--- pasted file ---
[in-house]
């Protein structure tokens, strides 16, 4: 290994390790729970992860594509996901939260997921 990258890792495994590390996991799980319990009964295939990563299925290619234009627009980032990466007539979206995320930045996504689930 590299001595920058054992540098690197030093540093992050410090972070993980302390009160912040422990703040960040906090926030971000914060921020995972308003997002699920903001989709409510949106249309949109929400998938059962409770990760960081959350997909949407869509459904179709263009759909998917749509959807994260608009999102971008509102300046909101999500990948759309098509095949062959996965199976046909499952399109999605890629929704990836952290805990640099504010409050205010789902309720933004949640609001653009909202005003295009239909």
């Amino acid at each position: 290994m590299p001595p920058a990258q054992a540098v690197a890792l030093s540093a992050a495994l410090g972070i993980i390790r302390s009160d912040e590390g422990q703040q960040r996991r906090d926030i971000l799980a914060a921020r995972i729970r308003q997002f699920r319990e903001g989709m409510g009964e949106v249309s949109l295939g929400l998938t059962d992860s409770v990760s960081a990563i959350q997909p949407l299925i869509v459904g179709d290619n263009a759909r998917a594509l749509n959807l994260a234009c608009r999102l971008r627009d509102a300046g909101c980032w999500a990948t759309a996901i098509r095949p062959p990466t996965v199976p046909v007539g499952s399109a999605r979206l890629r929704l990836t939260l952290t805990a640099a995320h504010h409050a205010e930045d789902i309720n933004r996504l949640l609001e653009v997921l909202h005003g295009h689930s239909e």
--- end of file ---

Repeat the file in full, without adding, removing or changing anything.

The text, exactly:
[in-house]
């Protein structure tokens, strides 16, 4: 290994390790729970992860594509996901939260997921 990258890792495994590390996991799980319990009964295939990563299925290619234009627009980032990466007539979206995320930045996504689930 590299001595920058054992540098690197030093540093992050410090972070993980302390009160912040422990703040960040906090926030971000914060921020995972308003997002699920903001989709409510949106249309949109929400998938059962409770990760960081959350997909949407869509459904179709263009759909998917749509959807994260608009999102971008509102300046909101999500990948759309098509095949062959996965199976046909499952399109999605890629929704990836952290805990640099504010409050205010789902309720933004949640609001653009909202005003295009239909």
């Amino acid at each position: 290994m590299p001595p920058a990258q054992a540098v690197a890792l030093s540093a992050a495994l410090g972070i993980i390790r302390s009160d912040e590390g422990q703040q960040r996991r906090d926030i971000l799980a914060a921020r995972i729970r308003q997002f699920r319990e903001g989709m409510g009964e949106v249309s949109l295939g929400l998938t059962d992860s409770v990760s960081a990563i959350q997909p949407l299925i869509v459904g179709d290619n263009a759909r998917a594509l749509n959807l994260a234009c608009r999102l971008r627009d509102a300046g909101c980032w999500a990948t759309a996901i098509r095949p062959p990466t996965v199976p046909v007539g499952s399109a999605r979206l890629r929704l990836t939260l952290t805990a640099a995320h504010h409050a205010e930045d789902i309720n933004r996504l949640l609001e653009v997921l909202h005003g295009h689930s239909e």